Everybody needs help sometimes. When my great grandmother died, my great-aunt had been living with her and taking care of her, so naturally she was the one who started planning the funeral. Overcome with grief, she had trouble planning it but was reluctant to ask for help because she knew how upset everyone else must be and did not want to burden them. Seeing how difficult planning the funeral was for Aunty Fusae, my grandmother collaborated with all the other relatives to help organize everything from the guest list to the flowers. I flew out to the funeral with my dad and remember the tears of gratitude sparkling in my Aunty Fusae’s eyes as we all rang her doorbell and told her the funeral was all set and she did not have to worry about preparing it. As capable and responsible as she was, that did not mean that she could plan it all by herself.
Needing help is not just reserved for normal people like my Aunty Fusae; even important political leaders like Barack Obama need assistance. A couple of weeks ago, he was trying to pass a stimulus bill and was reaching out to Republicans to gain their votes. By taking criticism of the bill, Nancy Pelosi supported him. Obama really wanted tthis bill to pass and was doing everything he could to make that happen, however, even he cannot accomplish everything alone.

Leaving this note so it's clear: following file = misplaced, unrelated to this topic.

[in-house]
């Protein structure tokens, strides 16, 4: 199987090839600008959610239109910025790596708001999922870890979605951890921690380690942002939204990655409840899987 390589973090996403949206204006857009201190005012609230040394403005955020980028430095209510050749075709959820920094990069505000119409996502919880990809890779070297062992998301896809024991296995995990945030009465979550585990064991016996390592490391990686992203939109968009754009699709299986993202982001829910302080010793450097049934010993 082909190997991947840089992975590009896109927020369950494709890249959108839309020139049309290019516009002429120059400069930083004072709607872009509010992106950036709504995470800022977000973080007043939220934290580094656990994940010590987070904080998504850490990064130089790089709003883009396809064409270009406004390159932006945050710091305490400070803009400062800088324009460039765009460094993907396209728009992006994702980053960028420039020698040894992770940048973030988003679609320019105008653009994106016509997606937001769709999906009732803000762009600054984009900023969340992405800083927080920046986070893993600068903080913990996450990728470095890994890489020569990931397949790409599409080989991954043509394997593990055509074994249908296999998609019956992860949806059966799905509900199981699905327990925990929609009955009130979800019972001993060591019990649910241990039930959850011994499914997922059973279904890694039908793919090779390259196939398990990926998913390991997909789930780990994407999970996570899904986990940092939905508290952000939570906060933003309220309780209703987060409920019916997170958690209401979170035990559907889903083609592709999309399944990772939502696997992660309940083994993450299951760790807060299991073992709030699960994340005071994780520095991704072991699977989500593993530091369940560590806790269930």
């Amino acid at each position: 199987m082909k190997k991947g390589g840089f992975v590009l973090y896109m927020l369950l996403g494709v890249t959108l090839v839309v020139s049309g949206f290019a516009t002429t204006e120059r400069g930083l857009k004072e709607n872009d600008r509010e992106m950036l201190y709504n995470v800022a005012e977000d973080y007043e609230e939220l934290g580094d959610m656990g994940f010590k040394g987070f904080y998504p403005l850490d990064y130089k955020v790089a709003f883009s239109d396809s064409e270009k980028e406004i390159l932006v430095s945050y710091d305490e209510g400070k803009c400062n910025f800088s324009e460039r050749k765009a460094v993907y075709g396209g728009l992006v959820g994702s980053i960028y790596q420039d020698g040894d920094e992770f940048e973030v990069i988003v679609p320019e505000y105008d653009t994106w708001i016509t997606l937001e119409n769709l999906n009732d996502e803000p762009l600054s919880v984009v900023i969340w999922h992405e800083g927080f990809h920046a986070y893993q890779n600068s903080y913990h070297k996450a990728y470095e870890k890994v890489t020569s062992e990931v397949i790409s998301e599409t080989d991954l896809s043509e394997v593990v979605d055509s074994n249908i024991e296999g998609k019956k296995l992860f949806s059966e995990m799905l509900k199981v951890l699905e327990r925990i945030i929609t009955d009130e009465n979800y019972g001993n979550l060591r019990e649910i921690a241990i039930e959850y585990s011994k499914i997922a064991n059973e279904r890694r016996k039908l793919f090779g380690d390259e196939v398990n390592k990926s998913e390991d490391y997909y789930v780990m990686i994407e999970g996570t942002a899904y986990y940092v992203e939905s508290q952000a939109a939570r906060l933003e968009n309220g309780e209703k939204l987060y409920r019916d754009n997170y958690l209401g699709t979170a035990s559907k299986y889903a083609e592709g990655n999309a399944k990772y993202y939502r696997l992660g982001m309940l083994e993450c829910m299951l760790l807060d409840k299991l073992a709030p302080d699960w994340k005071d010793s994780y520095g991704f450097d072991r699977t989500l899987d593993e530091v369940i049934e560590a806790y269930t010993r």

Ever since I can remember I have been accustomed to needing the aid of others. When I was five, I needed help remembering the difference in writing a “p” and a “q”. When I was six, I could not reach high enough to get my tea set down from the top shelf. When I was seven, I lost my stuffed puppy, which required a full out expedition by my entire family throughout my house to find her. No matter my age, I always have, and always will need help with something.
Nobody is entirely self sufficient, so needing help is a universal feeling, a universal encounter. Whether it is a young girl trying to find a stuffed animal or the President of the United States trying to save the world economy, we all need help.